Jul 11, 2014 - Antonella Severo

The ABC’s of Website Testing

There’s a saying that if there isn’t time for testing, then there isn’t time for development. Testing and development go hand in hand in order to deliver the best product possible. In this article, we provide a glimpse into our website testing practices for a typical product cycle and describe common terms related to testing.

Especially in an agile development environment, quality assurance needs to be injected in every part of the process. We typically start our website testing cycle by reviewing the original requirements and writing the test cases. A test case is a set of conditions or variables under which a tester will determine whether a system satisfies requirements or works correctly. We use Google Docs so that the whole team can work on the same sheets at the same time and get real-time updating. While writing the test cases, we also uncover problems in the requirements that may need to be fleshed out more before they go into programming.

As the programmers finish developing blocks of code, they will perform low-level testing to ensure that their code performs the expected results. Then they will assign that unit over to the QA team and project manager to begin what we loosely refer to as unit and component testing. Unit testing breaks down each possible action to the smallest step that a user might take. For example, it might be as simple as a cancel text link on a query form: when this link is clicked, does the user get to the correct page afterwards?

QA testers look at all of these individual actions and then move into testing a block of the integrated units to ensure that the whole system works. Verifying that an action can be completed from beginning to end according to specified business requirements and test cases is commonly referred to as functional testing. During functional testing, we try to create actual data and simulate all possible user roles, such as a person not logged in, a prospective buyer, etc. depending on the web site.

Going back to our original example of the query form, we isolate and test each independent unit such as tool tips, cancel links, info links, and disclaimer popups. Then we test the form as a whole. Can we submit it successfully when all the information is entered correctly? This expected behavior is known as the “happy path,” the desired result, which in this case would be that the form is submitted and the user receives a confirmation message. However, we also have to test unexpected behavior, known as “unhappy paths,” which are the actions a user might take that would generate errors or alternate paths — these all have to be considered and integrated into the programming. For example, if users don’t fill out a required field, then they should be shown an error message and the required field should be highlighted in red. Our job is to ensure that no user ends up at a dead end.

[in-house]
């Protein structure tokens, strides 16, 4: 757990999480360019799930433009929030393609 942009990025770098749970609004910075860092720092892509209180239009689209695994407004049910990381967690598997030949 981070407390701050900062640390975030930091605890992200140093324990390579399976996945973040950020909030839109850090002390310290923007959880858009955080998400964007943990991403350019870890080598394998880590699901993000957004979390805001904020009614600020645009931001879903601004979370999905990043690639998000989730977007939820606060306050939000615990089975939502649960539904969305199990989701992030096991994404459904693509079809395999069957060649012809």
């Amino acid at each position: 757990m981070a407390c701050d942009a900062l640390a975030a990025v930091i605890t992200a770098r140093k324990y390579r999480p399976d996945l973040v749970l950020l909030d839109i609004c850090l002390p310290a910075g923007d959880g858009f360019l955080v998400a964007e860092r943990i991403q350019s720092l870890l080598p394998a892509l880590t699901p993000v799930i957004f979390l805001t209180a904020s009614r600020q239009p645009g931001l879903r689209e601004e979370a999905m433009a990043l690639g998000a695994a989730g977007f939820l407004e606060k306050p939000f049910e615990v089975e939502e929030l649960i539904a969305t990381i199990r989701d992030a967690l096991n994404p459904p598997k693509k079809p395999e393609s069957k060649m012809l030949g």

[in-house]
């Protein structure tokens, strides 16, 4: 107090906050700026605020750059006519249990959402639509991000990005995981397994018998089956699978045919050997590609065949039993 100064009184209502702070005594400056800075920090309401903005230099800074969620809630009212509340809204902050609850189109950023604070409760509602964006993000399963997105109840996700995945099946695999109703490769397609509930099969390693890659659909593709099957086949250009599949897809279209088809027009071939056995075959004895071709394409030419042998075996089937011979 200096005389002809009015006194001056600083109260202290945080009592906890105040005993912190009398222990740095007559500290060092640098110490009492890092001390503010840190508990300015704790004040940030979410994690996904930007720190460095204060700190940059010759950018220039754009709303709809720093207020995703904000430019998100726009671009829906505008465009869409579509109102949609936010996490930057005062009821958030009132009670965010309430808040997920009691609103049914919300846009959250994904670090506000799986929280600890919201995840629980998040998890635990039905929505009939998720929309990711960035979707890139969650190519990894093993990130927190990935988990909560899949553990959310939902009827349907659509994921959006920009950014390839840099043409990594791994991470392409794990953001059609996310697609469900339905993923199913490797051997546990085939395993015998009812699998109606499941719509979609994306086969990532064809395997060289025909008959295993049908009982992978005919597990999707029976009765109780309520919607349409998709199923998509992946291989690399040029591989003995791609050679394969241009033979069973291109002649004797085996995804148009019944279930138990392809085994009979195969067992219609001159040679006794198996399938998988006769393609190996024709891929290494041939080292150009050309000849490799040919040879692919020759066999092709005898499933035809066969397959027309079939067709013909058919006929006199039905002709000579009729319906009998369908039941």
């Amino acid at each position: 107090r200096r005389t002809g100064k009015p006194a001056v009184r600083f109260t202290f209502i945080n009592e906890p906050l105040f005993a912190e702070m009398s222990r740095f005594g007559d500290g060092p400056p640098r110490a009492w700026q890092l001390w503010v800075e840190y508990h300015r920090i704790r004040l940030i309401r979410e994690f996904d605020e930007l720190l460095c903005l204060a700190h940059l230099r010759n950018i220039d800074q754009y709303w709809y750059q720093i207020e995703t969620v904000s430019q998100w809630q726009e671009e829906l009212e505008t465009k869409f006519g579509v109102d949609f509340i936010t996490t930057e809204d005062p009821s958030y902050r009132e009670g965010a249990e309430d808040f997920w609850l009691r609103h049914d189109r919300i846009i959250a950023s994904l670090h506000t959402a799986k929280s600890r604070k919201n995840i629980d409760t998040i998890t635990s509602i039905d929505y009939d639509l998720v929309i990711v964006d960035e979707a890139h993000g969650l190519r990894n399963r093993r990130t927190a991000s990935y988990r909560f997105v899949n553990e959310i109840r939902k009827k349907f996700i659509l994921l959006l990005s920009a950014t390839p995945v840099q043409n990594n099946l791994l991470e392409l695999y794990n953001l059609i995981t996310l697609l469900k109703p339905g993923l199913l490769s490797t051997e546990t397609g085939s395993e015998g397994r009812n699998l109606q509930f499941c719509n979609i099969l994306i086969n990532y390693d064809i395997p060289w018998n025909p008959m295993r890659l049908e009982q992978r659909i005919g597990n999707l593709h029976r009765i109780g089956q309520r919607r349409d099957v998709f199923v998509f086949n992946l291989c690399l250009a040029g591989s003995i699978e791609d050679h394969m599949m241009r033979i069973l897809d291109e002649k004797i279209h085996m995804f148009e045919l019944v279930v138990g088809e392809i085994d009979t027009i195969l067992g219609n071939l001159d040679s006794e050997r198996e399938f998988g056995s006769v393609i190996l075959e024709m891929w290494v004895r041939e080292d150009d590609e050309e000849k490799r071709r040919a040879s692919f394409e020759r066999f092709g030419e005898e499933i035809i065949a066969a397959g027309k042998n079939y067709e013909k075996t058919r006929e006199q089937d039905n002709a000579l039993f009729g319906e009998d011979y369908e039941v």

As the QA team identifies bugs, we submit tickets in our bug tracking system (we currently use the Fogbugz application) and assign them back to the programmer. When the ticket is resolved, the QA team retests the bug and either verifies the fix or rejects it until it is acceptable.

Most of the testing is done on development or testing servers where the new code is being developed. On our first pass we typically test on a stable browser first, such as Chrome, and then a browser that commonly presents problems, such as WinXP IE8. We save the full cross-browser testing at the end when most of the functionality has been verified. Once the new features are resolved and closed, there ideally should be a development cutoff. At this point, the QA team does a full cross-browser sweep, functionally testing the features on a series of browsers, platforms and devices. Any lingering bugs and design/layout issues across browsers are identified, logged, fixed and verified.

One of the last phases of testing is user-acceptance testing (UAT). At this point we deliver the test site to the client to do their end-user testing. We provide them with simplified test cases to help them progress through the new feature testing. The client provides their list of issues for further resolution.

When the programming is finally deemed stable right before the release, we go back and test a sampling of web site content types and existing features created in previous releases. This is known as regression testing, where we seek to uncover new bugs in existing areas to ensure that the changes have not introduced new faults and affected other formerly working parts.

It’s now release day, but we’re not done testing yet! Right after the programmers migrate the code to the production (live) site, we go into post-go live testing mode. In as much as possible without creating false data in the live environment, we test all the new features in a controlled manner. Then we do regression testing on existing features on the live site.

The above workflow describes an ideal situation. In practice, it rarely follows the strict progression given timelines, client needs and budget. But we always strive to cover as much testing ground as possible.